Proposal documents must be submitted to the DFG in pdf format, so there is no restriction on the text processing system used to create them. However, the specifications in the guidelines and instructions regarding font and font size in particular must be followed. The specifications for the project description for research grants (font Arial, font size 11) are given in Guidelines 54.01. It is important that the pdf documents created from LaTex can be searched for text strings.
The Review Boards for chemistry, physics, mathematics and geosciences require proposals to be written in English. This allows Head Office to ask English-speaking as well as German-speaking researchers to review them. All of the project description (including section 4 on the funds requested) should be in English. The English outline is in
At proposal level, any amount between 50% and 100% can be allocated to a doctoral post. However, in the areas for which the physics, mathematics and geosciences review boards are responsible, doctoral posts are as rule granted a maximum amount (upper limit) of 75%. There is an overview for all the disciplines here:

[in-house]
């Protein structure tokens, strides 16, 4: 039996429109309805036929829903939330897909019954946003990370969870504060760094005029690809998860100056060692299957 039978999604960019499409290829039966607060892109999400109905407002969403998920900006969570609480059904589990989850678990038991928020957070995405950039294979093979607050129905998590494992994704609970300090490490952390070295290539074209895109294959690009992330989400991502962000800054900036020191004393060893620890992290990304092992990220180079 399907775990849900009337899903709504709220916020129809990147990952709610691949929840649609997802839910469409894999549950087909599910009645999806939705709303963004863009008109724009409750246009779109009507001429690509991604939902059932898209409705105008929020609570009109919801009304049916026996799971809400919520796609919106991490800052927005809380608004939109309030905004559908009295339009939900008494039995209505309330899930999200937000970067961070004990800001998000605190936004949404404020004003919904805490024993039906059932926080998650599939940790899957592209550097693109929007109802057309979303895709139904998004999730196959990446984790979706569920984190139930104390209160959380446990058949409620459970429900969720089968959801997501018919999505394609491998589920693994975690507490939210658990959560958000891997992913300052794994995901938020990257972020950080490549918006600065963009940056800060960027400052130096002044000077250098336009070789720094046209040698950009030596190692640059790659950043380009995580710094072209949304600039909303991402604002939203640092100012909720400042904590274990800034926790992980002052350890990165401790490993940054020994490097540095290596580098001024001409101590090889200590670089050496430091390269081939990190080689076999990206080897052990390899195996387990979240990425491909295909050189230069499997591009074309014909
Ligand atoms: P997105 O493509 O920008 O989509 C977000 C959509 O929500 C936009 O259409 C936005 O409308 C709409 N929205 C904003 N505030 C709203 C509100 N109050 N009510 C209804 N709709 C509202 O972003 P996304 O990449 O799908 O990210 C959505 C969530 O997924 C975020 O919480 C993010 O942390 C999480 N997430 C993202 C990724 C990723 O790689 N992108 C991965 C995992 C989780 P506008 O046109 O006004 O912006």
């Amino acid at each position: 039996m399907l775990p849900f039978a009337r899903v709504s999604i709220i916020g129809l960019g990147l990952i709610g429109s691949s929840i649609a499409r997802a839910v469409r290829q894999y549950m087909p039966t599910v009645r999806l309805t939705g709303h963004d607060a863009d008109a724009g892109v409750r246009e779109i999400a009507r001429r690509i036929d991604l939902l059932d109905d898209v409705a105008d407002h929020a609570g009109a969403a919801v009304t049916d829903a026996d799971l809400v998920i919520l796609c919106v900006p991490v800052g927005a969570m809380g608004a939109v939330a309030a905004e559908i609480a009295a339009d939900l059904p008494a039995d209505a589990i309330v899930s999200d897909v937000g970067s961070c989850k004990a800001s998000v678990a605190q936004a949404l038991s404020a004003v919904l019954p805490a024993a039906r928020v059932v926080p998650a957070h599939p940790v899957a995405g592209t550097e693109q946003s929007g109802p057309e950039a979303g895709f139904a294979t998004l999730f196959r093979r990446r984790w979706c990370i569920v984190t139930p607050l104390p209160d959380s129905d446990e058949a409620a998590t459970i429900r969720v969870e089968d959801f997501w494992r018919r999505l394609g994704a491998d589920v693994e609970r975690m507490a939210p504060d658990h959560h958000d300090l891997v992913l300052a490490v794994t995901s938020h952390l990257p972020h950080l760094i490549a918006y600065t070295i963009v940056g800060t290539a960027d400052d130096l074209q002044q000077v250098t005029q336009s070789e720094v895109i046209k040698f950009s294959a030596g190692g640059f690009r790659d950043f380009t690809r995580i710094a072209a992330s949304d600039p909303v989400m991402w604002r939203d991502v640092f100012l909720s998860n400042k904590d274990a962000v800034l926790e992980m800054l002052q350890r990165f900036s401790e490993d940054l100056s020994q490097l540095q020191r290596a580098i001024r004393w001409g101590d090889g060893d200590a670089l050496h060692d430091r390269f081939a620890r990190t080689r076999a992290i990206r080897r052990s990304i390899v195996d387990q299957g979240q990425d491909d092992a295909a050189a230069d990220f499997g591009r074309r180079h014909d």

PMG2) Rules for lists of publications: Can papers which are stored in publicly accessible databases (e.g. arXiv) be mentioned in the list of publications for a project, in the publications listed in the curriculum vitae and in the bibliography?
Proposal documents must comply with the DFG's instructions on lists of publications. These are summarised in Guidelines 1.91. For project-specific lists of publications and in the publications listed in the curriculum vitae, papers which are stored in public databases come under 1.1.2 "Other publications". These papers can also be listed in the bibliography. It is not necessary to attach these papers in a file.
DFG funding can be requested for field and laboratory work in other countries. As a rule this covers funds with which to finance the cooperation partner's assistants and consumables on site. The work programme for the project and the cost plan must justify the costs; the DFG does not specify fixed amounts for these posts. The cooperation partner is expected to make a reasonable contribution which should be clearly set out in the proposal to the DFG. This also applies to collaboration with developing countries. Please address any further questions to the specialist responsible for this area.